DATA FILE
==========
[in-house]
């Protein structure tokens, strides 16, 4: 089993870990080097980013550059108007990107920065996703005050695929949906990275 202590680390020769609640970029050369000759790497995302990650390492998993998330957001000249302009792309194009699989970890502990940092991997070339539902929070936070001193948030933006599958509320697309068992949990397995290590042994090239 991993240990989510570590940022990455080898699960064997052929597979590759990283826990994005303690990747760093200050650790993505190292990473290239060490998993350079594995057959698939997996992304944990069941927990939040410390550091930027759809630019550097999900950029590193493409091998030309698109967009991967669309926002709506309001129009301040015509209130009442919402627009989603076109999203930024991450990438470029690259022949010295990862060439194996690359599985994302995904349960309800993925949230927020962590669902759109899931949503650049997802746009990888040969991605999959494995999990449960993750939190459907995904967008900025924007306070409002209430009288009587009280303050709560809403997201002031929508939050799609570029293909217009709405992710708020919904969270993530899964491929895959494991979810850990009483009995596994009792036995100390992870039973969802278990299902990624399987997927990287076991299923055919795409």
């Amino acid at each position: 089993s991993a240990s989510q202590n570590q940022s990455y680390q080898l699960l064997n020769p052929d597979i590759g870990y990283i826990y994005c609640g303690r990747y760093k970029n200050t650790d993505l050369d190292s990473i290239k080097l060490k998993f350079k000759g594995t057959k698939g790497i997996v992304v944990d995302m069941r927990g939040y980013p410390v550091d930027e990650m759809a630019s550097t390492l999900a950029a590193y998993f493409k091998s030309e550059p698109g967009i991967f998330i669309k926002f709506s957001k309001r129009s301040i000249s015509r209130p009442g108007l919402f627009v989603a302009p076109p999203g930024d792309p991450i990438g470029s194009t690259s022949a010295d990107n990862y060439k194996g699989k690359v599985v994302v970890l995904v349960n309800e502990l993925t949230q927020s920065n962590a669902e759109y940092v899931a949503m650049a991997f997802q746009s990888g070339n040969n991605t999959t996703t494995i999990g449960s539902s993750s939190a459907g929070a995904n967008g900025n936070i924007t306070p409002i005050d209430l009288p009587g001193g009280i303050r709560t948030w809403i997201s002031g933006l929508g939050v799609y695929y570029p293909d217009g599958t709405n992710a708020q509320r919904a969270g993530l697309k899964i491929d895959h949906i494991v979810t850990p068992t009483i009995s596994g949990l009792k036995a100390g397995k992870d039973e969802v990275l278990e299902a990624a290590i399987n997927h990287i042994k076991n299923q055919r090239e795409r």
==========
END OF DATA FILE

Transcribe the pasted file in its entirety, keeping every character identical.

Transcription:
[in-house]
């Protein structure tokens, strides 16, 4: 089993870990080097980013550059108007990107920065996703005050695929949906990275 202590680390020769609640970029050369000759790497995302990650390492998993998330957001000249302009792309194009699989970890502990940092991997070339539902929070936070001193948030933006599958509320697309068992949990397995290590042994090239 991993240990989510570590940022990455080898699960064997052929597979590759990283826990994005303690990747760093200050650790993505190292990473290239060490998993350079594995057959698939997996992304944990069941927990939040410390550091930027759809630019550097999900950029590193493409091998030309698109967009991967669309926002709506309001129009301040015509209130009442919402627009989603076109999203930024991450990438470029690259022949010295990862060439194996690359599985994302995904349960309800993925949230927020962590669902759109899931949503650049997802746009990888040969991605999959494995999990449960993750939190459907995904967008900025924007306070409002209430009288009587009280303050709560809403997201002031929508939050799609570029293909217009709405992710708020919904969270993530899964491929895959494991979810850990009483009995596994009792036995100390992870039973969802278990299902990624399987997927990287076991299923055919795409």
């Amino acid at each position: 089993s991993a240990s989510q202590n570590q940022s990455y680390q080898l699960l064997n020769p052929d597979i590759g870990y990283i826990y994005c609640g303690r990747y760093k970029n200050t650790d993505l050369d190292s990473i290239k080097l060490k998993f350079k000759g594995t057959k698939g790497i997996v992304v944990d995302m069941r927990g939040y980013p410390v550091d930027e990650m759809a630019s550097t390492l999900a950029a590193y998993f493409k091998s030309e550059p698109g967009i991967f998330i669309k926002f709506s957001k309001r129009s301040i000249s015509r209130p009442g108007l919402f627009v989603a302009p076109p999203g930024d792309p991450i990438g470029s194009t690259s022949a010295d990107n990862y060439k194996g699989k690359v599985v994302v970890l995904v349960n309800e502990l993925t949230q927020s920065n962590a669902e759109y940092v899931a949503m650049a991997f997802q746009s990888g070339n040969n991605t999959t996703t494995i999990g449960s539902s993750s939190a459907g929070a995904n967008g900025n936070i924007t306070p409002i005050d209430l009288p009587g001193g009280i303050r709560t948030w809403i997201s002031g933006l929508g939050v799609y695929y570029p293909d217009g599958t709405n992710a708020q509320r919904a969270g993530l697309k899964i491929d895959h949906i494991v979810t850990p068992t009483i009995s596994g949990l009792k036995a100390g397995k992870d039973e969802v990275l278990e299902a990624a290590i399987n997927h990287i042994k076991n299923q055919r090239e795409r």